To the legal and criminal justice system, people with behavioral-variant frontotemporal dementia (bvFTD) are responsible for any moral or legal transgressions questions that assumption.
The legal and medical professions can differ in their assessments of moral responsibility.
To the legal and criminal justice system, people with behavioral-variant frontotemporal dementia (bvFTD) are responsible for any moral or legal transgressions.
In an abstract to be presented April 23 at a poster session on policy and ethics, Richard Darby, MD, a Boston, MA neurologist reports on such patients.
From 45% to 59% of patients with bvFTD have committed an illegal action, compared with about 4% to 7% of patients with AD, Darby wrote.
He believes these patients “challenge the assumption that moral knowledge and conscious reasoning are sufficient for normal moral judgments.”
Such patients “have intact knowledge of moral rules and are able to reason through the negative consequences of their actions” he writes. But they have deficits in theory of mind, affect-based decision-making, social emotions and have absnoral performance on hypothetical moral dilemmas.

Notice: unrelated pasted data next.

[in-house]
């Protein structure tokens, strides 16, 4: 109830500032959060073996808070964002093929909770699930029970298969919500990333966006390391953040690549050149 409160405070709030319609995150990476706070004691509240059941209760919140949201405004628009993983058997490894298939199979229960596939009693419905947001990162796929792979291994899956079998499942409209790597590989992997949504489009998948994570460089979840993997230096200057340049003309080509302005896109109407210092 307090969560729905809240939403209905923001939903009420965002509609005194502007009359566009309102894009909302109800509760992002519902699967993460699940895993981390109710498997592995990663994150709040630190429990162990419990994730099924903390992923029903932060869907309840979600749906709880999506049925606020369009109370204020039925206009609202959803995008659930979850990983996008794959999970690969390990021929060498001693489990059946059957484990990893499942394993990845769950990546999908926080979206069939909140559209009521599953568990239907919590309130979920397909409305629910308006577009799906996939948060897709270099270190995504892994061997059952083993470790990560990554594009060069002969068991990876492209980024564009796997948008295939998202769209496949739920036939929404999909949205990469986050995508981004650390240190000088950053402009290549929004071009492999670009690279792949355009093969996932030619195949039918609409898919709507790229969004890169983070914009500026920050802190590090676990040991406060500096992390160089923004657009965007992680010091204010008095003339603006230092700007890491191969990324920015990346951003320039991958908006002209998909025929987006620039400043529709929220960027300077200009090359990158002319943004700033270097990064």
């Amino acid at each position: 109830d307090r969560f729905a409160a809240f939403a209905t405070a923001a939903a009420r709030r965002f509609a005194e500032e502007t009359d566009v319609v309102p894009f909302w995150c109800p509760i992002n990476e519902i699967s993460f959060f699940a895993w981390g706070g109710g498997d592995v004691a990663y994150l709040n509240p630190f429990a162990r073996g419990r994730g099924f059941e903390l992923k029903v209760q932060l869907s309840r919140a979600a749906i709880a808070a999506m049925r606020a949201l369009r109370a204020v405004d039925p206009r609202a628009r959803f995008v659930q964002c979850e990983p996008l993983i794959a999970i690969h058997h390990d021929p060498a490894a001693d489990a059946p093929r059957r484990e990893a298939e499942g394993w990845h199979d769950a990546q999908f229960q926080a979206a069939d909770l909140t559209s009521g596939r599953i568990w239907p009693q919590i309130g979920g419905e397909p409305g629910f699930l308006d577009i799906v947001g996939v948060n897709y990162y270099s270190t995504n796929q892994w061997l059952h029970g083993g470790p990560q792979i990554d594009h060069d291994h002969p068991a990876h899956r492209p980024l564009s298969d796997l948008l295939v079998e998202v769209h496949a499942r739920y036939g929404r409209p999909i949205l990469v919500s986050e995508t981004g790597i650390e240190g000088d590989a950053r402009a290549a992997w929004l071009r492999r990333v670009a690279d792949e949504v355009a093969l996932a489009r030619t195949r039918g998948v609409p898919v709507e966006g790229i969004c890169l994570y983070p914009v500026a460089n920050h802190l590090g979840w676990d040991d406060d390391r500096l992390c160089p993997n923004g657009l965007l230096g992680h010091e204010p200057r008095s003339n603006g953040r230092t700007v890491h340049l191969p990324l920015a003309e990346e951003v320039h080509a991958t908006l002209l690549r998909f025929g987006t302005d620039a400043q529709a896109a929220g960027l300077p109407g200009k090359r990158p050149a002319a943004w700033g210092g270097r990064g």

Knowing that their actions will have consequences is grounds is the legal benchmark for being held responsible for illegal or immoral acts. But Darby writes that bvFTD patients, because of having impaired social cognition, may not be able to change their behavior even though they know it could get them in trouble. They are not “reason-responsive,” he writes.
“Reason-responsiveness may more appropriately reflect neuropsychological data regarding moral decision-making and better determine how to address responsibility I bvFTD patients, “ he argues.
Patients with bvFTD are ill, but “do not have diminished responsibility according to the current legal definitions.”